Four incentive mechanisms are used (often in combination):
- Investment subsidies: the authorities refund part of the cost of installation of the system.
- Feed-in Tariffs/net metering: the electricity utility buys PV electricity from the producer under a multiyear contract at a guaranteed rate.
- Solar Renewable Energy Certificates ("SRECs")
With investment subsidies, the financial burden falls upon the taxpayer, while with feed-in tariffs the extra cost is distributed across the utilities' customer bases. While the investment subsidy may be simpler to administer, the main argument in favour of feed-in tariffs is the encouragement of quality. Investment subsidies are paid out as a function of the nameplate capacity of the installed system and are independent of its actual power yield over time, so reward overstatement of power, and tolerate poor durability and maintenance.
Feed-in Tariffs (FiT)
With feed-in tariffs, the initial financial burden falls upon the consumer. Feed-in tariffs reward the number of kilowatt-hours produced over a long period of time, but because the rate is set by the authorities may result in overpayment of the owner of the PV installation. The price paid per kWh under a feed-in tariff exceeds the price of grid electricity.
"Net metering" refers to the case where the price paid by the utility is the same as the price charged, often achieved by having the electricity meter spin backwards as electricity produced by the PV installation in excess of the amount being used by the owner of the installation is fed back into the grid.
Solar Renewable Energy Credits (SRECs)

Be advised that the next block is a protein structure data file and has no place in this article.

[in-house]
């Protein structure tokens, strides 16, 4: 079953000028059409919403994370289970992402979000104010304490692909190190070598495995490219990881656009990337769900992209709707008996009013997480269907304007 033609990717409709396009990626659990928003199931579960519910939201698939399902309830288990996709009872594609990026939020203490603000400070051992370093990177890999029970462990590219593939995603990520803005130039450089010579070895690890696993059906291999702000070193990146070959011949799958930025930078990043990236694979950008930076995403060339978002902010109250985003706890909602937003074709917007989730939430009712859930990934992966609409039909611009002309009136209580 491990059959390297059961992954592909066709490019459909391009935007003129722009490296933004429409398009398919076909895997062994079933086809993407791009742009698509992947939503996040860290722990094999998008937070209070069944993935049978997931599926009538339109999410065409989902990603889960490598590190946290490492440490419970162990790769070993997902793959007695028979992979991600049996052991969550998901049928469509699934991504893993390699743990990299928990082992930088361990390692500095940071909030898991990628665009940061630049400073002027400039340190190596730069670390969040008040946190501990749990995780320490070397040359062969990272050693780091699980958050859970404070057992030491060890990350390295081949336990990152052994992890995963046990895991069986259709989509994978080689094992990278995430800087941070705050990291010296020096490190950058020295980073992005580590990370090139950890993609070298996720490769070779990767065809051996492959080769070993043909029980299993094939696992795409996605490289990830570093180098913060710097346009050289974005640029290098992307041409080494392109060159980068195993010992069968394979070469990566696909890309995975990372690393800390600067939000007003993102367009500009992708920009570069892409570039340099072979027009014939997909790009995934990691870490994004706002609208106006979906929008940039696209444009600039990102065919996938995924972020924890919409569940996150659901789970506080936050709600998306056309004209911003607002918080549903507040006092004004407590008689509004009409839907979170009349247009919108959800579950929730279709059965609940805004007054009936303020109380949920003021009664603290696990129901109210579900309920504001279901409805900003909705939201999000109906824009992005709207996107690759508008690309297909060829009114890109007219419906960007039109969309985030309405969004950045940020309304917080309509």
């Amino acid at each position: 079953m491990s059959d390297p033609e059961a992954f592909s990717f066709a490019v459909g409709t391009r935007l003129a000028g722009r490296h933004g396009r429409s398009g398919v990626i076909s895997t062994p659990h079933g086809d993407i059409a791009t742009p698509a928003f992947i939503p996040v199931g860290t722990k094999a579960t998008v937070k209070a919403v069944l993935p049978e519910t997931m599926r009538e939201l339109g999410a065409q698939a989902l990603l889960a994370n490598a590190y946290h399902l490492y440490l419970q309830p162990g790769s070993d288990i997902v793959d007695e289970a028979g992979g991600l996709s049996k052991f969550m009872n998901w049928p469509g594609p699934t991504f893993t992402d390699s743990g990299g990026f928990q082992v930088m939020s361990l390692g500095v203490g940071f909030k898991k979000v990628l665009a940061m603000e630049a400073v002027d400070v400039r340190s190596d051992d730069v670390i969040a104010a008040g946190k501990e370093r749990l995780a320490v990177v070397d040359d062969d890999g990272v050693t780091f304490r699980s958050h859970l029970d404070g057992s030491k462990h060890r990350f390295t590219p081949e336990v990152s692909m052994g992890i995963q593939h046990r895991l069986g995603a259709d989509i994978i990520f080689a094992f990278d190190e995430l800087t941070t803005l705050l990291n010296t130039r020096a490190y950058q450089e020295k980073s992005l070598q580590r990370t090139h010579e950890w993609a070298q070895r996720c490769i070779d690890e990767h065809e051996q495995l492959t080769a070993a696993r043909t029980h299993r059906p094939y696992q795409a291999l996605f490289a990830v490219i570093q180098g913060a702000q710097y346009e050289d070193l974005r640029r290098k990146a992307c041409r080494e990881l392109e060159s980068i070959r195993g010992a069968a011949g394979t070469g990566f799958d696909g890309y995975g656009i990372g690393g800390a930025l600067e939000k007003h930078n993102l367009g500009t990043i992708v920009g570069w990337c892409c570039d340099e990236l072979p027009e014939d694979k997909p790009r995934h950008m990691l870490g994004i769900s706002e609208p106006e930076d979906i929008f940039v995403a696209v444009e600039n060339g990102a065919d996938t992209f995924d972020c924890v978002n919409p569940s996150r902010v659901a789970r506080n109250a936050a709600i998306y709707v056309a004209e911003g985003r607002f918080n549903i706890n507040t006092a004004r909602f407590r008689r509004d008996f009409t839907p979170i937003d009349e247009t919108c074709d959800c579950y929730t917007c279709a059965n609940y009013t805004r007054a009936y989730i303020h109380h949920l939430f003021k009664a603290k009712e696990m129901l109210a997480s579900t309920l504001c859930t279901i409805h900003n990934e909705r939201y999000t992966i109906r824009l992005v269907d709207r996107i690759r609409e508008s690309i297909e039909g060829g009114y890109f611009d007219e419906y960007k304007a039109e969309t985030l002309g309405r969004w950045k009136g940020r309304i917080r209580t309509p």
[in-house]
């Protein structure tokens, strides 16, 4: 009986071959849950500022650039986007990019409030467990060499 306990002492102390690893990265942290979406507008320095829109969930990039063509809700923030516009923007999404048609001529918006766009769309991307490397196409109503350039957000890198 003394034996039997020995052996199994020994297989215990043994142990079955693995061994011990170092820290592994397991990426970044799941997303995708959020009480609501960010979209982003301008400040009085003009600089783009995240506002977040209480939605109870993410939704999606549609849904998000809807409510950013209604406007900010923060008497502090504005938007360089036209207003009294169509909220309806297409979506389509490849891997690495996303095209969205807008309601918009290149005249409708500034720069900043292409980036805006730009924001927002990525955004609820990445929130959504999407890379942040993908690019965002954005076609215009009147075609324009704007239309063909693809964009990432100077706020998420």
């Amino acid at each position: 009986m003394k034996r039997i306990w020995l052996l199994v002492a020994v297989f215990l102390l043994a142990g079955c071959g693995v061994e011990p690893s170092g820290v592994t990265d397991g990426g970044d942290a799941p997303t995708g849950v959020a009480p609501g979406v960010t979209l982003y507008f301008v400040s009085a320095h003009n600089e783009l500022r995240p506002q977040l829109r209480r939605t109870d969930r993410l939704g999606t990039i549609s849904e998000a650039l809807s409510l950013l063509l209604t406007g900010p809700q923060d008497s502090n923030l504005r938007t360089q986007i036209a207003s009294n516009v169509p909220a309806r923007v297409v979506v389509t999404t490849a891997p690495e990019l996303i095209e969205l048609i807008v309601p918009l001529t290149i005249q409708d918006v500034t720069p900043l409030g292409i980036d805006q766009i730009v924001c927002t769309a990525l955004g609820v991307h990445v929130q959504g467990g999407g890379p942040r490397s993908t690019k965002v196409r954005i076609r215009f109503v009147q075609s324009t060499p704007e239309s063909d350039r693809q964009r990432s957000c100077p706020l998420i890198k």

Alternatively, SRECs allow for a market mechanism to set the price of the solar generated electricity subsidy. In this mechanism, a renewable energy production or consumption target is set, and the utility (more technically the Load Serving Entity) is obliged to purchase renewable energy or face a fine (Alternative Compliance Payment or ACP). The producer is credited for an SREC for every 1,000 kWh of electricity produced. If the utility buys this SREC and retires it, they avoid paying the ACP. In principle this system delivers the cheapest renewable energy, since the all solar facilities are eligible and can be installed in the most economic locations. Uncertainties about the future value of SRECs has led to long-term SREC contract markets to give clarity to their prices and allow solar developers to pre-sell/hedge their SRECs.
Smart meters allow the retail price to vary as a function of time ("time of use pricing"). When demand is high the retail price is high and vice versa. With time-of-use pricing, when peak demand coincides with hot sunny days, the cost of solar electricity is closer to the price of grid electricity, and grid parity will be reached earlier than if one single price were used for grid electricity.
The Japanese government through its Ministry of International Trade and Industry ran a successful programme of subsidies from 1994 to 2003. By the end of 2004, Japan led the world in installed PV capacity with over 1.1 GW.